The sailor returns home and gives the king the gifts he took from the island, and the king makes him an attendant and gives him serfs. The tale ends with the master telling the narrator, "Do not make the excellent [that is, do not act arrogant] my friend; why give water to a goose [literally, bird] at dawn before its slaughtering in the morning?"[8]

Commentary and analysis

John Baines writes that the interpretation of the story has moved from seeing it as a simple folk tale to "one of a complex, many-layered narrative in which the traveller moves in space and time to the limit of the cosmos, to a mythical place where he encounters a primordial god who relates to him a moralized vision of the end of the cosmos, and then returns to Egypt." Richard Mathews writes that this "oldest fantasy text contains archetypal narrative of the genre: an uninitiated hero on a sea journey is thrown off course by a storm, encounters an enchanted island, confronts a monster, and survives, wiser for the experience." He also points out that the monster is the prototype for "the greatest fantasy monster of all time - the dragon, sometimes called the 'wurm'."[9]


  1. Lichtheim, Miriam Ancient Egyptian Literature University of California Press 1975 ISBN 978-0-520-02899-9 p211. [1]
  2. Parkinson, Richard B.; Stephen Quirke Papyrus University of Texas Press 1995 ISBN 978-0-292-76563-4 p.29 [2]
  3. Egyptian Literary Compositions of the Middle Kingdom and Second Intermediate Period[3]
  4. Parkinson, R.B. The Tale of Sinuhe and Other Ancient Egyptian Poems 1940-1640 B.C. Oxford University Press 1999 ISBN 978-0-19-283966-4 p89. [4]
  5. Baines, John "Interpreting the Story of the Shipwrecked Sailor" The Journal of Egyptian Archaeology, Vol. 76 (1990), pp. 55-72 [5]
  6. Lichtheim, Miriam Ancient Egyptian Literature University of California Press 1975 ISBN 978-0-520-02899-9 p212 [6]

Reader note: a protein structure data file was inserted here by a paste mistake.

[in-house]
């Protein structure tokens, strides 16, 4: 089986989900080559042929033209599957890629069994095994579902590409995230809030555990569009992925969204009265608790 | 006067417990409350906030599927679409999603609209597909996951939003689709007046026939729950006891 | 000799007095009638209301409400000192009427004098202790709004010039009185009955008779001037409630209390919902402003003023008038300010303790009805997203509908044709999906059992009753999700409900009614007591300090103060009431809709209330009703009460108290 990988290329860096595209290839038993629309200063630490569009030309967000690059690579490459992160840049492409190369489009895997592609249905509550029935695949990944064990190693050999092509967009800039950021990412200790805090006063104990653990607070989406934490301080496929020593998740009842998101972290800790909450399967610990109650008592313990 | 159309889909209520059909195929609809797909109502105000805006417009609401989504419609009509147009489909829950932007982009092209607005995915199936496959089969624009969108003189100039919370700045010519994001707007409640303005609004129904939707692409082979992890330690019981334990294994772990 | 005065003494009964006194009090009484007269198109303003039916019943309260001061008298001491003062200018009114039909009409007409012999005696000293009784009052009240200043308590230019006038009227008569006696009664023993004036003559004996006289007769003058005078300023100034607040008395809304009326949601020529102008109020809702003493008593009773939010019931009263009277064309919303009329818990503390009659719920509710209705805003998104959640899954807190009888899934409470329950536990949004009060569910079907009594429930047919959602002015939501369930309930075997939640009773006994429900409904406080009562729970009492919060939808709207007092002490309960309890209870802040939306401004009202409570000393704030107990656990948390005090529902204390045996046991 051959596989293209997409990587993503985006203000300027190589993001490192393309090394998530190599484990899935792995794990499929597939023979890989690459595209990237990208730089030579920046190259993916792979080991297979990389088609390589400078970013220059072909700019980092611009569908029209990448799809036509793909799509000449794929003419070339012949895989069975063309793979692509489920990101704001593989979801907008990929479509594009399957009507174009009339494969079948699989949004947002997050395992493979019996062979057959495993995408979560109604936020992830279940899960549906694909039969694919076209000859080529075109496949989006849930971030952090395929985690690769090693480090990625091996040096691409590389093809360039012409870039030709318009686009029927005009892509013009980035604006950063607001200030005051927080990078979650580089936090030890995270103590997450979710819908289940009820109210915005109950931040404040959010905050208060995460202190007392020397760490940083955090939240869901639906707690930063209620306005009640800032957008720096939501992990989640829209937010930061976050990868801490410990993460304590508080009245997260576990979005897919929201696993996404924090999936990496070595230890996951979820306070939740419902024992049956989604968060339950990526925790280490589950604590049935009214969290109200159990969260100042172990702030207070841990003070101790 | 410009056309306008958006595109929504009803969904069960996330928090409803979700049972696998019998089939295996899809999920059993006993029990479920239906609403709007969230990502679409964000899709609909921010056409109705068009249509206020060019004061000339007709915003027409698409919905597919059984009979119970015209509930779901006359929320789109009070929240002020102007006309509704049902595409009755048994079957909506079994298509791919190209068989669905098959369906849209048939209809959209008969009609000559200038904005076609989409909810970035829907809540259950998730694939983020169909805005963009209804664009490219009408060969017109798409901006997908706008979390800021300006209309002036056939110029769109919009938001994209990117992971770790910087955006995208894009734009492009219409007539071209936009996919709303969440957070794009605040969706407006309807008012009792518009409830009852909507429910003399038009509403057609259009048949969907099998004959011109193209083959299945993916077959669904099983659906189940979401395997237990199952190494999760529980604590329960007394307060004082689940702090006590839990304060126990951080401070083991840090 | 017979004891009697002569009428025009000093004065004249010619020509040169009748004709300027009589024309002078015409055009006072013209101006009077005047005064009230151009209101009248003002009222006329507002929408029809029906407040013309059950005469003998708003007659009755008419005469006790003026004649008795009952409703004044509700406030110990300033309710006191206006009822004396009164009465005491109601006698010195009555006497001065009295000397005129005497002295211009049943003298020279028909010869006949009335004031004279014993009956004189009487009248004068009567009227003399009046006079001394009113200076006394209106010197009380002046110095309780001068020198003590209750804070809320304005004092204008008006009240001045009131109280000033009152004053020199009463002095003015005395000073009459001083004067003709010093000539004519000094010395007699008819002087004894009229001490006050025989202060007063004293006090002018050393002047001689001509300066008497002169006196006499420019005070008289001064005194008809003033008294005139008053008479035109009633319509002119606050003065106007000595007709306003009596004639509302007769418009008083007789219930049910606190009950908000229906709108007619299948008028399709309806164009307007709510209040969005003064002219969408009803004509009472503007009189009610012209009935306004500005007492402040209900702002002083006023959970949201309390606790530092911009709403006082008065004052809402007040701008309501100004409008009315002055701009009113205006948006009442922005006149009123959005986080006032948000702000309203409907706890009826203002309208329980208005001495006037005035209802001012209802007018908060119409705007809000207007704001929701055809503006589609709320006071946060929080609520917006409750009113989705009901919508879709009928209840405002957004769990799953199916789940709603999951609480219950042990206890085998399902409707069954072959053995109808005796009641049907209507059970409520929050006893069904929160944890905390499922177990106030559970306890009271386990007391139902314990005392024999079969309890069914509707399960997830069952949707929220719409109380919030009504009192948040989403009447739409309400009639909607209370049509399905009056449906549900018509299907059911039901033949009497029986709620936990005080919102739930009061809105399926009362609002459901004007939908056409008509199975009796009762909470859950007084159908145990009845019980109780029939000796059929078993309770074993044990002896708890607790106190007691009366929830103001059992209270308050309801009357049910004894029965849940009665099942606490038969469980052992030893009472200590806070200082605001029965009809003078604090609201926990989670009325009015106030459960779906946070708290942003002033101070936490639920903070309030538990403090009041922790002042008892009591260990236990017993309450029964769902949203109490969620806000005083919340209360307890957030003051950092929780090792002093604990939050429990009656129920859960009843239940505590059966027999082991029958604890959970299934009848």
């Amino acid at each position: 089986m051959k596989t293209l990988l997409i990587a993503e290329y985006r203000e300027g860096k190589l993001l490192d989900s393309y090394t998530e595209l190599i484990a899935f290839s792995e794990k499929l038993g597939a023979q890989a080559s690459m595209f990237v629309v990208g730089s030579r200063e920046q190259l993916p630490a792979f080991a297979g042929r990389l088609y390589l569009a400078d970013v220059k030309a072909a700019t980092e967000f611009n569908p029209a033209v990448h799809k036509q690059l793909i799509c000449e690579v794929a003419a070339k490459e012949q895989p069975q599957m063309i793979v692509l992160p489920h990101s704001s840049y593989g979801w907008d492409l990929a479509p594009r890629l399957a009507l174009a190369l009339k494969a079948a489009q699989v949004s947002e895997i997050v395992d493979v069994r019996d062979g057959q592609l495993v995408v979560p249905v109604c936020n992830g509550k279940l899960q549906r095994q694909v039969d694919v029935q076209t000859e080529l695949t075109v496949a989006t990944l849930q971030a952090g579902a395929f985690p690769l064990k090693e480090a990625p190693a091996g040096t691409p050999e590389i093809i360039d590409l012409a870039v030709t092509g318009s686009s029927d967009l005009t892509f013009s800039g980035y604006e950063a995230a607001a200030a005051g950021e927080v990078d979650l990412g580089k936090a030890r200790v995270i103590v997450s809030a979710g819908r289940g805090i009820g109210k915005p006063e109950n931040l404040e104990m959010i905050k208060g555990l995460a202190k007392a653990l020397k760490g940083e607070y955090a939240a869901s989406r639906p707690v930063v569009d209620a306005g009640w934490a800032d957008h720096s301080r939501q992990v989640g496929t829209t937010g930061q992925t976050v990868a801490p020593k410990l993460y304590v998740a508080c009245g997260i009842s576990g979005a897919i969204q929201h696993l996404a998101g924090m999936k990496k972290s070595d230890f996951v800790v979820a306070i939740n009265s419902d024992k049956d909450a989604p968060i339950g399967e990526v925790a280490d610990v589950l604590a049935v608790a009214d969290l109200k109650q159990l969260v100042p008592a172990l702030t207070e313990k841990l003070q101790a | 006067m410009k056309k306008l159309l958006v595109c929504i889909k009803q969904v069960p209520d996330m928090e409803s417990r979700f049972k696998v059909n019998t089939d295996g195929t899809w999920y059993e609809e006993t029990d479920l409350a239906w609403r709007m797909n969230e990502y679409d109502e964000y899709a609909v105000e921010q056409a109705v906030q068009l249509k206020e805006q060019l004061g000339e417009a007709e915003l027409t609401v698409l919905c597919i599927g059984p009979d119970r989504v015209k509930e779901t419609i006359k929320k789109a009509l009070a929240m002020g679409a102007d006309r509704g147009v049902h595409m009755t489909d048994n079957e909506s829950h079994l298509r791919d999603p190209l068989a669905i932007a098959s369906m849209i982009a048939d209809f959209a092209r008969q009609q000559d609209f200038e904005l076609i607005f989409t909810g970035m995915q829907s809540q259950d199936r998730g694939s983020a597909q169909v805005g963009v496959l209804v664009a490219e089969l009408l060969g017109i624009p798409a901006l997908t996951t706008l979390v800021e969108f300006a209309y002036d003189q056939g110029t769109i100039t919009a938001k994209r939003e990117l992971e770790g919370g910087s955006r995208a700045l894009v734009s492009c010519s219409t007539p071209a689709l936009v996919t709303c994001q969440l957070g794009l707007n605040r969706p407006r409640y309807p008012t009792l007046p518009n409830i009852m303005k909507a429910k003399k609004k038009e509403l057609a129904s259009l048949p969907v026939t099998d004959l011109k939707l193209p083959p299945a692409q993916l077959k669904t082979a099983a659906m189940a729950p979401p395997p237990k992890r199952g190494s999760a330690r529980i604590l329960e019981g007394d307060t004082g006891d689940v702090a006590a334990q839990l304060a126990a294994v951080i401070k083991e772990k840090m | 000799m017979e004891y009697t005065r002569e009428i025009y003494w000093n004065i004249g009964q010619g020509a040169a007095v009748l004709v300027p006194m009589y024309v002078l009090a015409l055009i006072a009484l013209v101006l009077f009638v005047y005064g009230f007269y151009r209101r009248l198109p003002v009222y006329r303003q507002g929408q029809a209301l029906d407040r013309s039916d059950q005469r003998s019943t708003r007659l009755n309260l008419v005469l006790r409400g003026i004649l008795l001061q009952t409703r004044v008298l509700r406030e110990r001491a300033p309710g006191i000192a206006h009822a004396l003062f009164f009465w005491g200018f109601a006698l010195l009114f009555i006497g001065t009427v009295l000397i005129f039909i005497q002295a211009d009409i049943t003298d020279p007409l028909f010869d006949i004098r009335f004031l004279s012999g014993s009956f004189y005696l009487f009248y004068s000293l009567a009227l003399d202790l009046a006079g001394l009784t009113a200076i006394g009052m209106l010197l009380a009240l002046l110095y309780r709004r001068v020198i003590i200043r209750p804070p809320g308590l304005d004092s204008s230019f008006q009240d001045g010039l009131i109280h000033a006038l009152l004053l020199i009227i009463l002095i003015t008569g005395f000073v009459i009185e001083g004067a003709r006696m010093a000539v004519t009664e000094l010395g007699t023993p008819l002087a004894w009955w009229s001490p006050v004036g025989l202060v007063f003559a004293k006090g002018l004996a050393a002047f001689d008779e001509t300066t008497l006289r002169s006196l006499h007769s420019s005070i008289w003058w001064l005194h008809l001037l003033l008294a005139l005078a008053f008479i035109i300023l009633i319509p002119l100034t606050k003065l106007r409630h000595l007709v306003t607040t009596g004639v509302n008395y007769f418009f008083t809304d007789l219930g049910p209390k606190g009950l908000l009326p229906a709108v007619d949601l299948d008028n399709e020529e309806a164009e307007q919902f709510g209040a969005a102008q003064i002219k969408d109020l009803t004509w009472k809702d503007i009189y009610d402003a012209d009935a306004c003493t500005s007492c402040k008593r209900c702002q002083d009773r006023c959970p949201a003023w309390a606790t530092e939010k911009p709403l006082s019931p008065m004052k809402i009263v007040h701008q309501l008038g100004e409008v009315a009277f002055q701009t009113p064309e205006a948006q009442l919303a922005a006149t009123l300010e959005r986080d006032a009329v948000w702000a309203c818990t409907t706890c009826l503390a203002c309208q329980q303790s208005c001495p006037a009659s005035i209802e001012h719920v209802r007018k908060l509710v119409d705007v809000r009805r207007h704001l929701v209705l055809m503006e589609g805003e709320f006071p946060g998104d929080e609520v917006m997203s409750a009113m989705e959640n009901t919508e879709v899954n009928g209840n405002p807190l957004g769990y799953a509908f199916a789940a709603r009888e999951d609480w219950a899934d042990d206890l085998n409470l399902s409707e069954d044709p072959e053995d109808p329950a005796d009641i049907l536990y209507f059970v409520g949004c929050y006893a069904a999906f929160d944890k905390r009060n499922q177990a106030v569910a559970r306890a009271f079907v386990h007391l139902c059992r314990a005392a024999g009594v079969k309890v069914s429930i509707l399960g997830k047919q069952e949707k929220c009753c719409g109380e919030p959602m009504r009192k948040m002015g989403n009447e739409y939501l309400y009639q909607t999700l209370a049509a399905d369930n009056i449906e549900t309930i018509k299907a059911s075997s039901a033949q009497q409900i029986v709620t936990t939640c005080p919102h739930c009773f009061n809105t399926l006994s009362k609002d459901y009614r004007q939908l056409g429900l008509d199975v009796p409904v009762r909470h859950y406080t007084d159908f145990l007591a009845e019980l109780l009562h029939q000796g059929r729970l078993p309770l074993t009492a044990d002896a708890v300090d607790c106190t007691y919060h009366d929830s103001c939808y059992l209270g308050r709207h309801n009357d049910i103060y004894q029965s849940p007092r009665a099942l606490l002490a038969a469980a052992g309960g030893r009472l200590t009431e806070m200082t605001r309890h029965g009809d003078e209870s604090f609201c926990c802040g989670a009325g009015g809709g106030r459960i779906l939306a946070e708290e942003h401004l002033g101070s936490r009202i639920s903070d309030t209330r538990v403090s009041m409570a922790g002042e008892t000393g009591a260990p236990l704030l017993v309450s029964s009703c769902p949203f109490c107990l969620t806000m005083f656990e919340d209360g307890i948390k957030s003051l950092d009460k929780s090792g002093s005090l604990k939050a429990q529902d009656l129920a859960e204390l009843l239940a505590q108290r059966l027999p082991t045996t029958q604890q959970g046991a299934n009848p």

7. Lichtheim, Miriam Ancient Egyptian Literature University of California Press 1975 ISBN 978-0-520-02899-9 p213 [7]
  8. Rendsburg, Gary A. "Literary Devices in the Story of the Shipwrecked Sailor" Journal of the American Oriental Society, Vol. 120, No. 1 (Jan. - Mar., 2000), pp. 13-23
  9. Mathews, Richard Fantasy: The Liberation of Imagination Routledge 2002 ISBN 978-0-415-93890-7 p6 [8]

Further reading

  • George Bass (2004). A History of Seafaring. Walker and Company. ISBN 0-8027-0390-9. 
  • Bradbury, Louise. (1984–1985). "The Tombos Inscription: A New Interpretation." Serapis, 8, 1–20.
  • Bradbury, Louise. (1996). "Kpn-boats, Punt Trade, and a Lost Emporium." Journal of the American Research Center in Egypt, 33, 37–60.
  • Kitchen, Kenneth A. (1993). "The Land of Punt." In Thurstan Shaw et al. (eds.), The Archaeology of Africa. London: Routledge, 587–608.
  • Segert, Stanislav. (1994). "Crossing the Waters: Moses and Hamilcar." Journal of Near Eastern Studies, 53, 195–203.
  • Redmount, Carol A. (1995). "The Wadi Tumilat and the 'Canal of the Pharaohs'." Journal of Near Eastern Studies, 54, 127–35.

External links

This page uses content from the English Wikipedia. The original article was at Tale of the shipwrecked sailor. The list of authors can be seen in the page history.